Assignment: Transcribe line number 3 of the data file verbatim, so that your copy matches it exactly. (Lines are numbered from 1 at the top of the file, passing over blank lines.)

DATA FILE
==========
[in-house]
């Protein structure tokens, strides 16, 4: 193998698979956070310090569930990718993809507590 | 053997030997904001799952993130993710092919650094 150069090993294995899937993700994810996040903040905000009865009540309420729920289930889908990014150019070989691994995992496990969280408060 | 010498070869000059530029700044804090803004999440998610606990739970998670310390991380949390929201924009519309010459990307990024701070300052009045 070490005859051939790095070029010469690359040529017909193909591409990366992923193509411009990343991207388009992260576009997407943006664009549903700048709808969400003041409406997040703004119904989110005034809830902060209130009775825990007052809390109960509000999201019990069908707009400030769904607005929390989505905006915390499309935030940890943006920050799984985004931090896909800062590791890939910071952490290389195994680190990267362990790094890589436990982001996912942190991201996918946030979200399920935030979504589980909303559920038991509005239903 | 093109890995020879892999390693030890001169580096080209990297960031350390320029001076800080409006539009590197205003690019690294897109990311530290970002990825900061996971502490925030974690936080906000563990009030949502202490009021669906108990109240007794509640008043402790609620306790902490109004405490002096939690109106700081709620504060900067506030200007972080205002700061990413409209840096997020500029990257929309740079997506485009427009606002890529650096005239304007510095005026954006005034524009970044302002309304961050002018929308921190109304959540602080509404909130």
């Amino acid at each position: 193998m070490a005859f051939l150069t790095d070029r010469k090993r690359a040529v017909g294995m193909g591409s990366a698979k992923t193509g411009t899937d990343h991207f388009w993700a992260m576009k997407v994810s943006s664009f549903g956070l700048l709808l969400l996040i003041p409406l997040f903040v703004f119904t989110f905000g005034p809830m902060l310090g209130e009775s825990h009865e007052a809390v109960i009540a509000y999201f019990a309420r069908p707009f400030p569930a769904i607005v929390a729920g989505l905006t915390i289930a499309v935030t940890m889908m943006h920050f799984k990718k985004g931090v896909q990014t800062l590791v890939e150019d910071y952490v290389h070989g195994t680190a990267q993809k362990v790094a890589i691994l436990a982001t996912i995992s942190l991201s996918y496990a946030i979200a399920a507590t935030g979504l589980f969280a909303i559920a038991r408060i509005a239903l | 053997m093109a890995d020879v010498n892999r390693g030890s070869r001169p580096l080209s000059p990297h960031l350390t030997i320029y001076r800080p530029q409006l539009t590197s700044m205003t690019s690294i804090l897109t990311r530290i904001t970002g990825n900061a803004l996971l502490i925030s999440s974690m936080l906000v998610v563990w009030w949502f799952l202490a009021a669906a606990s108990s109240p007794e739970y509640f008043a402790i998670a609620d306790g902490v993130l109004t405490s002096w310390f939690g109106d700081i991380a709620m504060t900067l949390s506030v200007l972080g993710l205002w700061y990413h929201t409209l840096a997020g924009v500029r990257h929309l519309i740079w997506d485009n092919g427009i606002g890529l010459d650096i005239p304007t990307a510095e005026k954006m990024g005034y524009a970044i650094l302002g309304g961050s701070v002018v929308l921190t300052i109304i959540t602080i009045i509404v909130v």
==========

């Amino acid at each position: 193998m070490a005859f051939l150069t790095d070029r010469k090993r690359a040529v017909g294995m193909g591409s990366a698979k992923t193509g411009t899937d990343h991207f388009w993700a992260m576009k997407v994810s943006s664009f549903g956070l700048l709808l969400l996040i003041p409406l997040f903040v703004f119904t989110f905000g005034p809830m902060l310090g209130e009775s825990h009865e007052a809390v109960i009540a509000y999201f019990a309420r069908p707009f400030p569930a769904i607005v929390a729920g989505l905006t915390i289930a499309v935030t940890m889908m943006h920050f799984k990718k985004g931090v896909q990014t800062l590791v890939e150019d910071y952490v290389h070989g195994t680190a990267q993809k362990v790094a890589i691994l436990a982001t996912i995992s942190l991201s996918y496990a946030i979200a399920a507590t935030g979504l589980f969280a909303i559920a038991r408060i509005a239903l | 053997m093109a890995d020879v010498n892999r390693g030890s070869r001169p580096l080209s000059p990297h960031l350390t030997i320029y001076r800080p530029q409006l539009t590197s700044m205003t690019s690294i804090l897109t990311r530290i904001t970002g990825n900061a803004l996971l502490i925030s999440s974690m936080l906000v998610v563990w009030w949502f799952l202490a009021a669906a606990s108990s109240p007794e739970y509640f008043a402790i998670a609620d306790g902490v993130l109004t405490s002096w310390f939690g109106d700081i991380a709620m504060t900067l949390s506030v200007l972080g993710l205002w700061y990413h929201t409209l840096a997020g924009v500029r990257h929309l519309i740079w997506d485009n092919g427009i606002g890529l010459d650096i005239p304007t990307a510095e005026k954006m990024g005034y524009a970044i650094l302002g309304g961050s701070v002018v929308l921190t300052i109304i959540t602080i009045i509404v909130v």